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Industry Game-Changers

Typically, disruption in the workplace is counterintuitive to productivity. But in terms of creating innovative ways to manage people, processes and technology, the concept of “disruption” isn’t such a bad thing for the construction industry. Change is stirring whether contractors are ready for it or not, and firms that have adopted new ways of managing scheduling and workflows are seeing stellar results—earning the accolades of repeat projects for key clients, as well as happy project partners.

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AccountingMore Like This

The American tax system allows for voluntary compliance and is regulated at all levels of government using the auditing process. Many state and local governments have tax discovery units that employ creative techniques to uncover businesses that are not filing specific tax returns (e.g., sales and use tax or gross receipts tax) in their jurisdictions. These businesses are then contacted and audited to determine if they have delinquent tax liabilities.

Being prepared for an unexpected call from the tax man can go a long way in reducing potential stress and helping the audit go smoothly. Most tax examinations are based on a random selection of tax filers. Recently, however, audits based on targeted industries or third-party information have been increasing, particularly at the state and local tax levels. Continue »

Jobsite SafetyMore Like This

Successful companies strive to use every tool possible to ensure their projects are safe, on schedule and within budget. New methods are developed and piloted each year in an effort to improve project execution and satisfy customer expectations. However, all too often safety programs are not updated regularly, and safety performance can result from luck rather than reproducible results. Continue »

OutlookMore Like This

During the next 10 years, coal-fired power plant operators will spend $80 billion to upgrade their existing power plants, according to the McIlvaine report “Fossil & Nuclear Power Generation: World Analysis & Forecast.”

The U.S. upgrade market will be driven by the following factors.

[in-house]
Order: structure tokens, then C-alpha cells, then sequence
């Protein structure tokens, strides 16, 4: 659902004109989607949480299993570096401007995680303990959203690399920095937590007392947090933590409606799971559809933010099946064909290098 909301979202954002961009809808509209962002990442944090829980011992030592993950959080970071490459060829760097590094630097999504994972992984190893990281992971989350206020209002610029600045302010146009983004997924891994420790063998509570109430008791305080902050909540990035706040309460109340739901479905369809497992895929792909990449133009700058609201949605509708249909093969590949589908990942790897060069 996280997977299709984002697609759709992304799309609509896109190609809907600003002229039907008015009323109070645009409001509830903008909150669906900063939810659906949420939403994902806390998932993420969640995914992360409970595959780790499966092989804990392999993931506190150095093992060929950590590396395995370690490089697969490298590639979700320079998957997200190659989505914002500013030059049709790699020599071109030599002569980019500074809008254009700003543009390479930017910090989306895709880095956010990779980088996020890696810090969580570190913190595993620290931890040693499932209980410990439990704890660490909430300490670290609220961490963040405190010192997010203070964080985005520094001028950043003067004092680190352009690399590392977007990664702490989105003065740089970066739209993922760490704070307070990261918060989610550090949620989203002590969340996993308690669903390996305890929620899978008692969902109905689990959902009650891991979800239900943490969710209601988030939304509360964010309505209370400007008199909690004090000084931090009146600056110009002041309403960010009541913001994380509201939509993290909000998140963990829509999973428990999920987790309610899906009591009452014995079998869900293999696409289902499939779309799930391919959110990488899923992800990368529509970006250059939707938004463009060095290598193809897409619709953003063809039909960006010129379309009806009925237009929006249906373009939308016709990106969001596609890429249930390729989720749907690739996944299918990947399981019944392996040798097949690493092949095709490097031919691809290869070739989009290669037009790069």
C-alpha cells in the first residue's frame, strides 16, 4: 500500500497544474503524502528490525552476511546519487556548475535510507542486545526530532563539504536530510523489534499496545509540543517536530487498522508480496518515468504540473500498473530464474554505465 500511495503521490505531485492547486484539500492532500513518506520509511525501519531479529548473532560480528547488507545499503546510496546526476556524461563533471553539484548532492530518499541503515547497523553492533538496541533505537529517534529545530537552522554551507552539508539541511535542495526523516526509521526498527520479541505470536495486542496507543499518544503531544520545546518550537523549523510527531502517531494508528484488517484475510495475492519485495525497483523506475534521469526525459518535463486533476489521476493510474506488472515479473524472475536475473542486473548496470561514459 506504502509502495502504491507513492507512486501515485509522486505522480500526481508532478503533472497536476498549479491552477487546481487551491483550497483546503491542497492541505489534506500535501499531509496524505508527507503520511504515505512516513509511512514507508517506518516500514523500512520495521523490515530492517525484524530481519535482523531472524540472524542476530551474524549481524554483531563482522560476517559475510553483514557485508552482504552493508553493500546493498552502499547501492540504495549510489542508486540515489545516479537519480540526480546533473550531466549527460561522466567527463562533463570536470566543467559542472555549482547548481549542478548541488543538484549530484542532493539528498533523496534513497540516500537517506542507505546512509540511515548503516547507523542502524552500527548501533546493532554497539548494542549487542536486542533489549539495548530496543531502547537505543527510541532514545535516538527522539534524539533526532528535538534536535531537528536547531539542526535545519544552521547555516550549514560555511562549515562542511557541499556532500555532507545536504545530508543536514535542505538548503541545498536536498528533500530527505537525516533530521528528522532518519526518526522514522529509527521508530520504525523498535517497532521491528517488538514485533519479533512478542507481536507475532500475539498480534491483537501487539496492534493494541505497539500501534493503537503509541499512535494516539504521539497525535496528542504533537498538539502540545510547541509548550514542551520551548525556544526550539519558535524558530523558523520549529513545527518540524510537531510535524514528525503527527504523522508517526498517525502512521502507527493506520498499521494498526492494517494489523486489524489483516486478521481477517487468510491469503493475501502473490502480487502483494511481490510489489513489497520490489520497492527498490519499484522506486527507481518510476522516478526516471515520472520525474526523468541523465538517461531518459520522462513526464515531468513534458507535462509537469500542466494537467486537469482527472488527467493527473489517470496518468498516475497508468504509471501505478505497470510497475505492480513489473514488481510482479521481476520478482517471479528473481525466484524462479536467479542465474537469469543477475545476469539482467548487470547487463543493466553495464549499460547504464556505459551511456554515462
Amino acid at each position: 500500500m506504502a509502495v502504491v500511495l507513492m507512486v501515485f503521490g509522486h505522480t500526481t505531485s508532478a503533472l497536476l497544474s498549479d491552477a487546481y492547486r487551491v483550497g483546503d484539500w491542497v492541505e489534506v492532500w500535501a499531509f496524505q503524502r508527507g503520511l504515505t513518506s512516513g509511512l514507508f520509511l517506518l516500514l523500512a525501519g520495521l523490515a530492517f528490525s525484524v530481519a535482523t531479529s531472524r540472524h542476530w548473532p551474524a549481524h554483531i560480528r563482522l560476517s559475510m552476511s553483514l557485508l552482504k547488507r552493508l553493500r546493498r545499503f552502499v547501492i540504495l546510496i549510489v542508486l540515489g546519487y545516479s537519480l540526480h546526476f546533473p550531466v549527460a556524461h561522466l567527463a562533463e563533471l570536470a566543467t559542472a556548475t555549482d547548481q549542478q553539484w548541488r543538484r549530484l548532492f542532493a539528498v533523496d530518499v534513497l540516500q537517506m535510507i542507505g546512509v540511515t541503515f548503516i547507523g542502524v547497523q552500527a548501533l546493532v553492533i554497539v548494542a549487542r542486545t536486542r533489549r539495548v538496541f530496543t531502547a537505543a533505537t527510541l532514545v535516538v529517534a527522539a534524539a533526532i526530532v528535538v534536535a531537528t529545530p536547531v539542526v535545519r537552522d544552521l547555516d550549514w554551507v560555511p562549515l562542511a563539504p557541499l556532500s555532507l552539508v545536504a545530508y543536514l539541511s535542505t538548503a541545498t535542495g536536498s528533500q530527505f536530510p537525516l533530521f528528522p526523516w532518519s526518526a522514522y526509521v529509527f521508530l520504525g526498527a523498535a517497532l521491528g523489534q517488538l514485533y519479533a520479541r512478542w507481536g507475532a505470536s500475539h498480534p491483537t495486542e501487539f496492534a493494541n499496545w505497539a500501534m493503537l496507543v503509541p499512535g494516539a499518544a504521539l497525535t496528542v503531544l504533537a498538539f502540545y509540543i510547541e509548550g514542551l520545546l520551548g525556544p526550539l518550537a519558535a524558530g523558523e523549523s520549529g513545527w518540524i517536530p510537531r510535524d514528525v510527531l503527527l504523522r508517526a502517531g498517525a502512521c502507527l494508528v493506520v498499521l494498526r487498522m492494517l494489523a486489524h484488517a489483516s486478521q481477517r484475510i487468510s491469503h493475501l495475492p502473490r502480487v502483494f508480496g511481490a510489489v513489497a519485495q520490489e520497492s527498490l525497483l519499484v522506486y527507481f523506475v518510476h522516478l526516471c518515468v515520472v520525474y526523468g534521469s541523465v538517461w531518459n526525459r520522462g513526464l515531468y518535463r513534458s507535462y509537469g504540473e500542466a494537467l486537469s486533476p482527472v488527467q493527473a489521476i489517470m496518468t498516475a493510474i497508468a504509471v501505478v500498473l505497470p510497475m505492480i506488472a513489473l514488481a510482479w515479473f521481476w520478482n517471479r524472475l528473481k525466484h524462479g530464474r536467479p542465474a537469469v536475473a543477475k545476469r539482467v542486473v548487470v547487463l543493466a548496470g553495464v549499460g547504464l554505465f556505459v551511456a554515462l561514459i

• Coal will again become the low-cost power option.
  • Building new coal-fired power plants will be difficult.
  • Automation will reduce operating costs.
  • Environmental rules will require more air pollution control.
  • Water quality issues will require cooling and treatment investments. Continue »
Best PracticesMore Like This

How does it feel to be changing an entire industry? That was construction industry members’ lasting impression after three mentally grueling days of exploring the intricacies of world-class safety performance during Associated Builders and Contractors’ (ABC) inaugural STEP Plus Safety Excellence Academy held in April 2012.

“I learned more from this course than any other safety class I’ve taken,” says Skip Wolfford, president of David M. Wolfford & Son, Inc., an electrical contractor based in Culpeper, Va. “I’m a former EMT and instructor. With my credentials, I thought I knew it all about safety. This course proved me wrong—and thankfully so. Continue »

Best PracticesMore Like This

With the globalization of the construction industry, one area many companies can more effectively budget for is their import and export operations for materials and equipment. Companies can save millions of dollars by ensuring adherence to environmental regulations and taking advantage of fluctuating currency rates, which often are unpredictable and difficult to understand. The challenge is to stay up to date on these complex and dynamic issues. Continue »